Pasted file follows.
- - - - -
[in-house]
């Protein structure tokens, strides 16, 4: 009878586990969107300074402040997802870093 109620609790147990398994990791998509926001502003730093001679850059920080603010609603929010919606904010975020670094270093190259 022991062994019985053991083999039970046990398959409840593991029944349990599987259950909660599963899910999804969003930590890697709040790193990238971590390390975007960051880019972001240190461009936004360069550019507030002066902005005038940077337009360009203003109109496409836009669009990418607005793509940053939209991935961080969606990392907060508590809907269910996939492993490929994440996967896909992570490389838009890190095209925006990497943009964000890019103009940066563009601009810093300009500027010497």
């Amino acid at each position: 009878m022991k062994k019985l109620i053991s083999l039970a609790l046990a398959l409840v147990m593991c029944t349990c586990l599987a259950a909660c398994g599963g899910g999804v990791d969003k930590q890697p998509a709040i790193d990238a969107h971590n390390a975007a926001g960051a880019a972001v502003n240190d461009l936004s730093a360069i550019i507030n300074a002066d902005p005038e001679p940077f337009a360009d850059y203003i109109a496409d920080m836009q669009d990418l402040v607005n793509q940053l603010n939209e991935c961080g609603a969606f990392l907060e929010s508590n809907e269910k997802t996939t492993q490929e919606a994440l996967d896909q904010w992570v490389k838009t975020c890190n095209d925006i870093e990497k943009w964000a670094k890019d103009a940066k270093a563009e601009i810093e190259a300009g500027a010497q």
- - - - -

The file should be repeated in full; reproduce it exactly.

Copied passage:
[in-house]
């Protein structure tokens, strides 16, 4: 009878586990969107300074402040997802870093 109620609790147990398994990791998509926001502003730093001679850059920080603010609603929010919606904010975020670094270093190259 022991062994019985053991083999039970046990398959409840593991029944349990599987259950909660599963899910999804969003930590890697709040790193990238971590390390975007960051880019972001240190461009936004360069550019507030002066902005005038940077337009360009203003109109496409836009669009990418607005793509940053939209991935961080969606990392907060508590809907269910996939492993490929994440996967896909992570490389838009890190095209925006990497943009964000890019103009940066563009601009810093300009500027010497």
């Amino acid at each position: 009878m022991k062994k019985l109620i053991s083999l039970a609790l046990a398959l409840v147990m593991c029944t349990c586990l599987a259950a909660c398994g599963g899910g999804v990791d969003k930590q890697p998509a709040i790193d990238a969107h971590n390390a975007a926001g960051a880019a972001v502003n240190d461009l936004s730093a360069i550019i507030n300074a002066d902005p005038e001679p940077f337009a360009d850059y203003i109109a496409d920080m836009q669009d990418l402040v607005n793509q940053l603010n939209e991935c961080g609603a969606f990392l907060e929010s508590n809907e269910k997802t996939t492993q490929e919606a994440l996967d896909q904010w992570v490389k838009t975020c890190n095209d925006i870093e990497k943009w964000a670094k890019d103009a940066k270093a563009e601009i810093e190259a300009g500027a010497q």